‘To blend or not to blend?’ is no longer the question

With technology now prevalent in most people’s work and social lives and students expecting flexibility in their studies, it is time for blended learning to take its place as the norm.

Filepad and laptop
Image courtesy of Pixabay.

Along with several thousand other education and training practitioners, I have embarked on an exploration of the role of technology in learning through the FutureLearn MOOC Blended Learning Essentials: Getting Started.  As the range of technologies at our disposal continues to expand, I am aware that there is no room for complacency and that I will probably spend the rest of my career trying to keep up.  Thus the opportunity to benefit from structured learning and to network with a global online community aroused my interest and inspired me to sign up for yet another MOOC – this time with the determination to see it through.

At the end of my first week, I have not been disappointed.  I have found the content engaging and have participated in the practical exercises and the online discussions within the VLE and on Twitter.  The incorporation of a variety of digital tools including Typeform and Padlet from the start has demonstrated how easily technology can be integrated into learning and has garnered a positive response from participants.  Just one fifth of the way into the course, and the vast majority of participants have indicated that they are convinced of the benefits of blended learning.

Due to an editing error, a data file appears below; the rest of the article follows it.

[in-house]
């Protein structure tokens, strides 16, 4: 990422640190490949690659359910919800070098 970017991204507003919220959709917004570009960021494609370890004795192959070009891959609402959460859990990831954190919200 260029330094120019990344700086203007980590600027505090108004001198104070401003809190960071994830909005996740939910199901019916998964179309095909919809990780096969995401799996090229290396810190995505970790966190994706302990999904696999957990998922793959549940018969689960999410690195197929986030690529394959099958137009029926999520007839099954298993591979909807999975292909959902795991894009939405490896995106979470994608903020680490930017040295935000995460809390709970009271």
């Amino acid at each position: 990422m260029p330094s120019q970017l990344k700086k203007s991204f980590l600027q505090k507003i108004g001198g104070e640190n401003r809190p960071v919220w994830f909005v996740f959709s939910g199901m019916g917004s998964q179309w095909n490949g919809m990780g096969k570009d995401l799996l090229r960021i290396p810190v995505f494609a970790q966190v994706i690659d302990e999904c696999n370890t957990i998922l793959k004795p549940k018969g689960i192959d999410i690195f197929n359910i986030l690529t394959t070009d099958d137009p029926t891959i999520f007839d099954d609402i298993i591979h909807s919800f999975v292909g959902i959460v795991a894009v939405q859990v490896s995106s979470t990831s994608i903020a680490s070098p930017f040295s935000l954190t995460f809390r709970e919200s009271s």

While the enthusiasm of the participants should probably be expected considering that they have willingly given up their time to broaden their knowledge of blended learning, the challenge will be to convince colleagues who are less keen to embrace educational technology.  Eric Stoller recently addressed this issue head-on with his concise but impactful article, Getting Digital is Required, challenging education professionals to “Get digital or get out of the way“.  While I appreciate that not everyone will share Eric’s conviction, I am hopeful that by exchanging examples of good practice and addressing the concerns of fellow educators and learners, blended learning will soon take its place as the norm.

As learners and society as a whole become increasingly digitally dependent, I believe that the debate on whether or not we should blend offline and online learning is reaching closure.  Instead, we need to concentrate our efforts on exploring how we can can best align technology with our learning objectives so that it contributes effectively to our teaching and is not seen as an add-on.  Students increasingly expect (and often require) flexibility in how and where they study and mobile technology has opened up an array of opportunities for innovation in learning.  Ultimately, our learners will be pursuing careers where they are required to use technology effectively, therefore it is fundamental that we equip them with the capabilities to do that.  Consequently, the real question is how do we combine learning design and delivery with technology in a way that best supports the development of learners’ knowledge and technical competencies.

What do you think?  Please leave a comment!


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